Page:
From: NASA Office of Inspector General
Posted: Saturday, June 14, 2003
IG-03-015 May 30, 2003 A-01-061-00 Integrated Financial Management Program Core Financial Module Conversion to Full Cost Accounting
In conducting this audit, we found that the Core Financial Module software, which has been implemented at six NASA Centers, has the capability to implement full cost accounting. Before implementation can take place, NASA must resolve several extraordinarily complex accounting and costing issues. These involve how to allocate service and general and administrative (G&A) costs, civil service costs, and unassigned costs. These issues incorporate NASA's conspicuous inability to provide full cost accounting data for the International Space Station (ISS) and the Space Shuttle. Once the accounting and costing issues are resolved, NASA has to configure the Integrated Financial Management Program (IFMP) software to reflect the changes.
According to NASA's plans for full cost accounting, IFMP, and the Core Financial Module, the Agency will begin configuring the IFMP software after the last NASA Center has implemented the Core Financial Module (currently scheduled for June 23, 2003). NASA will have to resolve the cost accounting issues in slightly over 3 months following June 23, 2003, and then configure the Core Financial Module software in order for NASA to meet its targeted implementation date of October 1, 2003. As noted in NASA's Core Financial Project Full Cost Configuration Strategy, if full cost procedures are not implemented by October 1, 2003, the Agency faces a high risk that it will be unable to use IFMP to report full cost accounting data until fiscal year (FY) 2005. A substantial delay in the availability of full cost accounting data could extend the implementation date of the Agency's overall Full Cost Initiative.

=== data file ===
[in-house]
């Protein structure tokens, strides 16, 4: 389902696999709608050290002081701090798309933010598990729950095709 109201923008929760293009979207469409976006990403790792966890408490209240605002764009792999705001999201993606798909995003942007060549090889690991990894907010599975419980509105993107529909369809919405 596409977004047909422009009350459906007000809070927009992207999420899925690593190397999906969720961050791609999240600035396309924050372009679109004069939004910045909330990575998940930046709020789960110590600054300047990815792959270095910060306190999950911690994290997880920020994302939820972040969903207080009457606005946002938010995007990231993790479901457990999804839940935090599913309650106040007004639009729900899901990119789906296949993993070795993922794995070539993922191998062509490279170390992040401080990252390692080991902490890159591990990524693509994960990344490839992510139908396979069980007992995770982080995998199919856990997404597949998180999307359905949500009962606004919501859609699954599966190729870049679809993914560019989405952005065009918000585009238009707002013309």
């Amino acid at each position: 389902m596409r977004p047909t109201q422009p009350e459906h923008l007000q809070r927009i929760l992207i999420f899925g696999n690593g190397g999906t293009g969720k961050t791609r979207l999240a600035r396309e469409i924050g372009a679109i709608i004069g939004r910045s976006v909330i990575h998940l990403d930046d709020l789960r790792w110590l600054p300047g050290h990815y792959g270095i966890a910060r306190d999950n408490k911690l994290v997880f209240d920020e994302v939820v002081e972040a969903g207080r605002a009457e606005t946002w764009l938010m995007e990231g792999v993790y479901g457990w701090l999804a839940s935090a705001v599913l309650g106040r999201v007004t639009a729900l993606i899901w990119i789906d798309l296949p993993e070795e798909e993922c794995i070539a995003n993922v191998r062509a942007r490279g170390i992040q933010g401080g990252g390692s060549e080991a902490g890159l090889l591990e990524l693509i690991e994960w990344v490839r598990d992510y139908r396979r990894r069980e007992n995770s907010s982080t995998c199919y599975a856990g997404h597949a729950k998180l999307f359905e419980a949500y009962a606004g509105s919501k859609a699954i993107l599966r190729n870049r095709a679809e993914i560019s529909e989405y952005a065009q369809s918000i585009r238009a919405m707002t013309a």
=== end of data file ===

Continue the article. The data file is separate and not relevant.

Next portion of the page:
Converting Core Financial Module Software To Accommodate Full Cost Accounting
Although NASA's Full Cost Initiative Agencywide Implementation Guide (Full Cost Guide) establishes Agencywide service and G&A cost pools, it does not establish Centerunique cost pools and does not address how the Core Financial Module will allocate service and G&A costs, civil service personnel costs, and unassigned costs required to implement full cost accounting. Pools are used to accumulate similar costs and are distributed to projects based on an allocation methodology that best represent the types of costs that are in the pools. For example, wind tunnel costs can be accumulated in a wind tunnel service pool and allocated to programs based on hours of usage. NASA will need to (1) establish the appropriate cost pools, (2) configure the Core Financial Module software to accommodate the cost pool structure, and (3) properly test the new configuration.
Accounting and Costing Issues